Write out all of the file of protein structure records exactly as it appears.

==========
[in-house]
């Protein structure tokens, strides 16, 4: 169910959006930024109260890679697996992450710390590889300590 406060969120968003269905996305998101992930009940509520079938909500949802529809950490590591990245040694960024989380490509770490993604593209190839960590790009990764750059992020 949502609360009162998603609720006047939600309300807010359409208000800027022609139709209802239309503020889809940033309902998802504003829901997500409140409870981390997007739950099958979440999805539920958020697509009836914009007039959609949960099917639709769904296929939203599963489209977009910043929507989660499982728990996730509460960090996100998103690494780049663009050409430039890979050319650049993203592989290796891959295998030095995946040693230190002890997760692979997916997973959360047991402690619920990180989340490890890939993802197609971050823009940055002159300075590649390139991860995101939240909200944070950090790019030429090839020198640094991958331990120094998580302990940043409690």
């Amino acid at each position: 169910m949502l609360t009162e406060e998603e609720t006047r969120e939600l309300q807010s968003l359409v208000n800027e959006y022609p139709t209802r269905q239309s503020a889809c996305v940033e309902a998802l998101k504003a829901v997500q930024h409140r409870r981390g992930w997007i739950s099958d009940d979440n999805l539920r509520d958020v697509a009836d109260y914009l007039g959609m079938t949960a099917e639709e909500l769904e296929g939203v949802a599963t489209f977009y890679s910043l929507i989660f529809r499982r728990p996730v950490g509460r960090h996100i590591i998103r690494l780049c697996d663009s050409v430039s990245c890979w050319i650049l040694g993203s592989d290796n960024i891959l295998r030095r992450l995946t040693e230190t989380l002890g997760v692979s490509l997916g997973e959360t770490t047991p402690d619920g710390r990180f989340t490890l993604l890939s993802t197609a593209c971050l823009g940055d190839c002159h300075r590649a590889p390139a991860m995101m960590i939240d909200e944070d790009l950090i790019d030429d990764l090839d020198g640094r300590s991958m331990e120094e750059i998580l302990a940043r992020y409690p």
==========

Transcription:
[in-house]
């Protein structure tokens, strides 16, 4: 169910959006930024109260890679697996992450710390590889300590 406060969120968003269905996305998101992930009940509520079938909500949802529809950490590591990245040694960024989380490509770490993604593209190839960590790009990764750059992020 949502609360009162998603609720006047939600309300807010359409208000800027022609139709209802239309503020889809940033309902998802504003829901997500409140409870981390997007739950099958979440999805539920958020697509009836914009007039959609949960099917639709769904296929939203599963489209977009910043929507989660499982728990996730509460960090996100998103690494780049663009050409430039890979050319650049993203592989290796891959295998030095995946040693230190002890997760692979997916997973959360047991402690619920990180989340490890890939993802197609971050823009940055002159300075590649390139991860995101939240909200944070950090790019030429090839020198640094991958331990120094998580302990940043409690």
């Amino acid at each position: 169910m949502l609360t009162e406060e998603e609720t006047r969120e939600l309300q807010s968003l359409v208000n800027e959006y022609p139709t209802r269905q239309s503020a889809c996305v940033e309902a998802l998101k504003a829901v997500q930024h409140r409870r981390g992930w997007i739950s099958d009940d979440n999805l539920r509520d958020v697509a009836d109260y914009l007039g959609m079938t949960a099917e639709e909500l769904e296929g939203v949802a599963t489209f977009y890679s910043l929507i989660f529809r499982r728990p996730v950490g509460r960090h996100i590591i998103r690494l780049c697996d663009s050409v430039s990245c890979w050319i650049l040694g993203s592989d290796n960024i891959l295998r030095r992450l995946t040693e230190t989380l002890g997760v692979s490509l997916g997973e959360t770490t047991p402690d619920g710390r990180f989340t490890l993604l890939s993802t197609a593209c971050l823009g940055d190839c002159h300075r590649a590889p390139a991860m995101m960590i939240d909200e944070d790009l950090i790019d030429d990764l090839d020198g640094r300590s991958m331990e120094e750059i998580l302990a940043r992020y409690p």